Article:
The Modern Day Funeral: A Celebrant’s View


Guest Blogger Phil Spicksley writes on some considerations in planning the modern day funeral.

Over many years when a person died the Funeral Director would attend and say to the family, “I’ll send the Vicar!”

This should not be the case nowadays because more and more grieving families require and deserve a choice when it comes to arranging the funeral of a loved one.

End of life care should not just mean preparing for death in care terms but preparing for a funeral so that the person who faces leaving this earth can plan what they want and not just what the family or minister thinks he or she wants.

Across the UK up to 70% of funerals are now conducted by Celebrants.  So what is a Celebrant?

A Celebrant is an officiant that conducts all sorts of ceremonies including funerals.   The term ‘Celebrant’ came to this country in or around the year 2000 and it is an Australian term.

A Celebrant conducts unique ceremonies and in the case of a funeral will write and conduct a service that celebrates the achievements and life of the deceased.

I have been a Celebrant now for 9 years and currently I am the President of the Association of Independent Celebrants

When I started there were very few training courses and I was advised that a good Celebrant had to be able to get the information, put it together and be confident in delivering the service.   With my past experience as a Senior Detective in the Humberside Police I felt confident that I had the ability and skills to give it a go.

I enquired into courses but actually trained on the job with a Celebrant who had many years experience and I was soon working on my own conducting funerals.

What is the difference between a Humanist and a Celebrant? A Humanist should not include any religious content in their service.  A Celebrant can include whatever the family wish.

When I first contact the family I tell them that they can have whatever they wish in the service,  it is a blank canvas and together  we will paint a picture of their loved one.

Quite often families have asked for a non-religious Minister and when I ask the family whether they want a non-religious service or a middle of the road service they do not understand the difference between a Humanist or Celebrant service.

I give advice in this way, I ask, “Did your mother live her life by Christian principles but didn’t go to church?” They quite often say, ‘Yes that just sums her up”.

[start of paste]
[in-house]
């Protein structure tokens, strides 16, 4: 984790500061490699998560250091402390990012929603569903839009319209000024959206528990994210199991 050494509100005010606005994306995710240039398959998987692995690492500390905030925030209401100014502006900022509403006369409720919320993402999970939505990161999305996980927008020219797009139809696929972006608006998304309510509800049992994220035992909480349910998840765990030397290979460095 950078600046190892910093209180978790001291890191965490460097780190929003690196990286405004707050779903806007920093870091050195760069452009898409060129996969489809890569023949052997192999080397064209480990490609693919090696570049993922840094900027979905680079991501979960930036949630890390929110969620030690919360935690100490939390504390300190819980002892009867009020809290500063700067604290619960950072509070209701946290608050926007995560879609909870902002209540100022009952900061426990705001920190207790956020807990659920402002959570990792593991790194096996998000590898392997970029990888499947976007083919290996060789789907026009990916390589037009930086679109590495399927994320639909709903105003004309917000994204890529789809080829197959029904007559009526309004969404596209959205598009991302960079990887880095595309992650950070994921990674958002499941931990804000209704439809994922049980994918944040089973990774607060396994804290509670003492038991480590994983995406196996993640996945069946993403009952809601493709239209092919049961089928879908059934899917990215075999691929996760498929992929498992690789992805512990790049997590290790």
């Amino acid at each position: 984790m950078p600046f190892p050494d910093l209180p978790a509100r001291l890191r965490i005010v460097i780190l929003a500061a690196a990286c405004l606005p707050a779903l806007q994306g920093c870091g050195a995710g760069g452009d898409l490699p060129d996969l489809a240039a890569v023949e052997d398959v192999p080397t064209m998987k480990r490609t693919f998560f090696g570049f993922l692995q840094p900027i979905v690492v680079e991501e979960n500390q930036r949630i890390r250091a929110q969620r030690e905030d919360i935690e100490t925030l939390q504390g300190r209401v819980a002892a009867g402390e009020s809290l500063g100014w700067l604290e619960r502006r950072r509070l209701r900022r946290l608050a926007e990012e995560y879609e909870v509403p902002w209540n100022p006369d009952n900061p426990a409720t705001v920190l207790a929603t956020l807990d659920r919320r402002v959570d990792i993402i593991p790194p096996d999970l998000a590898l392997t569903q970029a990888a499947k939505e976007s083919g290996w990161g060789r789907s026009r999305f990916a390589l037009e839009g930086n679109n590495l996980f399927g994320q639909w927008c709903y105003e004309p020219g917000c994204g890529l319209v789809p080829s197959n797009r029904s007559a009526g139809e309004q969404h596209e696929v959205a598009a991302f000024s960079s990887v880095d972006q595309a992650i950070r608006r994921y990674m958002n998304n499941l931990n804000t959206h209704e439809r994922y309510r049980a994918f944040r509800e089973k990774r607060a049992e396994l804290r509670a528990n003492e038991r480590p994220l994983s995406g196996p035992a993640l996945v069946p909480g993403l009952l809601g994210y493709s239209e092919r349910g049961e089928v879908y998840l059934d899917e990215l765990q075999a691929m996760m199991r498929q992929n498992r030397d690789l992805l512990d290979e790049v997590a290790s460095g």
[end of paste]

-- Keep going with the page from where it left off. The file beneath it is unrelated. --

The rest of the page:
I then suggest that they have a prayer or bible reading.

Asking whether their mother watched Songs of Praise on a Sunday.  They quite often say “She loved it and never missed it”. I then suggest that they have a hymn.

From a non-religious the ceremony moved very quickly to a ‘Middle of the road’ type funeral.

Because Celebrant funerals are now very popular there are lots of training companies that are promoting training and making very good livings out of selling their services. The country is getting swamped with poorly trained and inexperienced Celebrants.

When engaging the services of a Celebrant either through a Funeral Director or by direct contact with the individual you must make sure that the Celebrant is professional, a member of a recognised trade association and adequately insured.

Why should a Celebrant be a member of a trade association?

Every Celebrant must recognise that it is important to work in a professional manner, be insured and accountable to the families that engage them. Belonging to a trade organisation provides support, protection and professionalism.

Each Celebrant should also be covered not only by Public Liability but Professional Indemnity Insurance too. Public Liability, in case there is an accident and there is a claim against their actions, should they be at fault. Professional Indemnity covers them for omissions, mistakes and failures that may cause distress to the family, such as breaking down or getting stuck in traffic resulting in being late or not turning up for the service.

The Association of Independent Celebrants is the only trade body that automatically covers all members for both PL and PI insurance.

The association are also Associated Members of the National Society of Allied Independent Funeral Directors and Supplier Members of the National Association of Funeral Directors. This gives support and information from the most professional associations in the business.

Being a member of the National Council for Palliative Care and the Dying Matters Coalition the association are consulted at Government and national services in relation to end of life care and provision. Claire Henry MBE is the CEO of the NCPC and is the Patron of the AOIC.

The association is also pleased to be associated with the charity ‘The Child Funeral Charity’. This relatively new charity supports families that are faced with the expense of paying for a child’s funeral.

Remember each and every funeral is a unique opportunity to celebrate your loved one in a way you want and in a way that he or she would have wished. You only get one throw of the dice and so it is important that you chose a professional in whom to place your trust.

The AOIC logo is our kite mark, you should ask your Funeral Director for a Celebrant who is a member of a trade body and insured. Do not accept anyone who is not insured no matter how much the Funeral Director recommends them. If something goes wrong you will have no avenue of redress.


Phil Spicksley - president photoPhil has been a Registered Independent Celebrant for 9 years having completed a career spanning 30 years in the Police.   He has been the President of the Association of Independent Celebrants now for over three years.


Living in North Lincolnshire he conducts services across the Humber Region, Lincolnshire and Sth Yorkshire.   More information can be found on his website:




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